People who live in Beirut, Paris or London share the same fear of the cold winter to come, as the gas that heats or lights their homes is either missing or too expensive.
Many drivers explain the energy crisis. One could be high demand versus low supply due to an earlier than expected economic recovery after the fallout from Covid-19. The new push backed by the Chinese government in the fight against climate change is another. And, of course, the decades of political corruption and incompetence, as the disaster in Lebanon demonstrates.
One thing that Europeans and Lebanese alike keep their eyes on in hopes of an exit: pipeline diplomacy. Analysts say Russian Vladimir Putin sees a window of opportunity to exploit the disparity between supply and demand and its geopolitical unpredictability.
The crisis has established, in practical terms, how natural gas could be deployed as a geopolitical weapon, but which has a unique peculiarity: inefficient, ugly, and the risk that it could backfire.
âGas as a geopolitical weapon only works in a very asymmetric trading relationship, where one side clearly has the upper hand. This has probably never been the case in EU-Russia gas relations. Europe is a major customer and Russia did not have many export options elsewhere, âsaid Professor Andreas Goldthau, Franz Haniel Chair of Public Policy at the University of Erfurt.
While geopolitical issues did not originally spark the energy storm, a diplomatic palliative could provide a hiding place for its drastic consequences.
During the 2009 price dispute with Ukraine, Russian gas giant Gazprom cut off all supplies to Europe, hitting its southeastern countries and other parts of the EU. Following the 2014 crisis linked to the annexation of Crimea, Russia again turned off the taps while accusing Ukraine of not paying its debts to Gazprom.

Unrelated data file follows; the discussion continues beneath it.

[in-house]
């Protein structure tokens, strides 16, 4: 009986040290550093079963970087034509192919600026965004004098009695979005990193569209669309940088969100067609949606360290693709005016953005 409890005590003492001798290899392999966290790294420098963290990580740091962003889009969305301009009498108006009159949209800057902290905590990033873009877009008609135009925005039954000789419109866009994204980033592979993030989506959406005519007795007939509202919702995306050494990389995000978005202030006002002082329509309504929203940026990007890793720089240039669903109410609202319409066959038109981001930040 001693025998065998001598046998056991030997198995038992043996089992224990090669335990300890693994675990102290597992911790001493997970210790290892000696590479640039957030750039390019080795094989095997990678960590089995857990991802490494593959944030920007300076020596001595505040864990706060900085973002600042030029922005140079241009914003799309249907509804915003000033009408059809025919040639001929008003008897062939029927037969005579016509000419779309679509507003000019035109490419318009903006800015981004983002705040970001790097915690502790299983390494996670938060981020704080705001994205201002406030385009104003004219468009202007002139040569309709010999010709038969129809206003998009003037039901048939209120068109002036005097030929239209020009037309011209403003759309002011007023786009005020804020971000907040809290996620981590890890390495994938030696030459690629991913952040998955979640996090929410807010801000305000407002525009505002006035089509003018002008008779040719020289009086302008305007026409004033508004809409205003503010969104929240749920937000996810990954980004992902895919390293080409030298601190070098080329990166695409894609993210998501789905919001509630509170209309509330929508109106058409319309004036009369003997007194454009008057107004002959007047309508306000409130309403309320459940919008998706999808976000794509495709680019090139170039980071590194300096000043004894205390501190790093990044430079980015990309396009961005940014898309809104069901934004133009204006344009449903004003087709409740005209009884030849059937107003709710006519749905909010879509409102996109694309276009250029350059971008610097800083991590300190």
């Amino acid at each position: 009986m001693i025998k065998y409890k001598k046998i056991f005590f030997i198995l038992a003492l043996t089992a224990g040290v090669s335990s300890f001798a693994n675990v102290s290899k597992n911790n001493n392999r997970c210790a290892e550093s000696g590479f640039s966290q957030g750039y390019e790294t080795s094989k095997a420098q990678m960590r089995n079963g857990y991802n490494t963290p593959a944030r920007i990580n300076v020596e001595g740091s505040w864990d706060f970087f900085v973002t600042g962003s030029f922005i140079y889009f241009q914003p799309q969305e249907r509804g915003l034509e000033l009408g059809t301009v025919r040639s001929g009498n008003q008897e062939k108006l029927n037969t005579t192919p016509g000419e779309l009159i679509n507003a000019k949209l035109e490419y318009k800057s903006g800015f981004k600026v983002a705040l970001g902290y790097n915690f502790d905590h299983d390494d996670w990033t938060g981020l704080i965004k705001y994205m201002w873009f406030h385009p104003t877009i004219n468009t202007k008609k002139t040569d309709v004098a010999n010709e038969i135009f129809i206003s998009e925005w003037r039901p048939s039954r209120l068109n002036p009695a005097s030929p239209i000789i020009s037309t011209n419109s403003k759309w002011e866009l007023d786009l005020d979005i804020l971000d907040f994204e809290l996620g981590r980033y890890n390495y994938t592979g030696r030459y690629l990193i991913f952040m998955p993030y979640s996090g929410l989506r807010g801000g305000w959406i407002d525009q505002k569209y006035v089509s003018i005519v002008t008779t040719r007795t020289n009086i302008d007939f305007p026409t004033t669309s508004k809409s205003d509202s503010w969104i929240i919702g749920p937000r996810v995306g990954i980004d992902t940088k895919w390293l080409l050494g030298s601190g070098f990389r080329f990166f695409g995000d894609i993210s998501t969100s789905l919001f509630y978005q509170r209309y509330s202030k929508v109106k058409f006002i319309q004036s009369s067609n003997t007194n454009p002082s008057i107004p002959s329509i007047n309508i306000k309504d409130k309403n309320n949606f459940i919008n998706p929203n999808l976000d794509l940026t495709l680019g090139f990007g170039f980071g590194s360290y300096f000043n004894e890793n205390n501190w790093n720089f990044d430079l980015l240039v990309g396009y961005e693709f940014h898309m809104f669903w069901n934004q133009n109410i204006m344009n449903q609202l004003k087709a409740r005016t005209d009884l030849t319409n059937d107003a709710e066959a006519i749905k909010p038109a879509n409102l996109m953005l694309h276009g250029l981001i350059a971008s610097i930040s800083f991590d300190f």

Russia has a habit of using energy supply as a way to buy friends and divide and rule with EU customers
Andreas Goldthau, Franz Haniel Chair of Public Policy at the University of Erfurt
âRussia has traditionally used energy supply and pricing as a way to buy friends and divide and conquer with individual EU customers. Now that a strong and common European energy policy regime is in place, this has become very difficult, âexplained Goldthau.
âIf Russia is using its gas exports as a political weapon, it’s not very effective,â said Maria Pastukhova, senior policy adviser at E3G, an independent climate change think tank.
In 2007, the EU proposed the third reform of the energy package, which aimed to improve the functioning of the EU’s internal energy market. The policy, which came into effect in 2009, the same year that Moscow tightened energy screws, aimed at integrating the EU’s energy market to boost competition.
Since then, tensions over Russian gas have ruled out any discussion of a thaw between the two sides.
âThe alienation between Russia and the EU has only worsened as the EU introduced additional measures to tighten gas market regulations and the adoption of a Green Deal vision that would effectively reduce gas imports by 40% over the next ten years and over 90%. one hundred by 2050, âshe added.
But it will take some time to get real results. Today, Europe still imports 90% of its gas. Russia provides about 40 percent of its total.
Meanwhile, in the UK, where several energy companies have collapsed due to soaring prices, 80% of homes are heated with gas. Storage capacity in the UK currently equates to around four to five days of gas demand in winter, according to Reuters, up from 15 days previously.
Last week, Putin announced that Moscow was ready to increase its supplies to Europe and offset the crisis. But Gazprom’s decision to pump gas into Russia’s national reserves may have flaunted a sense of Putin’s unique psychological games with European leaders.
âWhile Gazprom has repeatedly stated – in May and August 2021 – that it will export 183 bcm of gas to Europe in 2021 and adhered to that forecast, Europe apparently expected more from Russia and has was surprised when Gazprom decided to prioritize filling its own storage in Russia rather than offering additional gas to Europe, âsaid Katja Yafimava, senior researcher at the Oxford Institute for Energy Studies.
Russia’s message on Nord Stream 2 pipeline is a poorly planned attempt to use rising gas prices to benefit Gazprom and the Kremlin
Maria Pastukhova, Senior Policy Advisor at E3G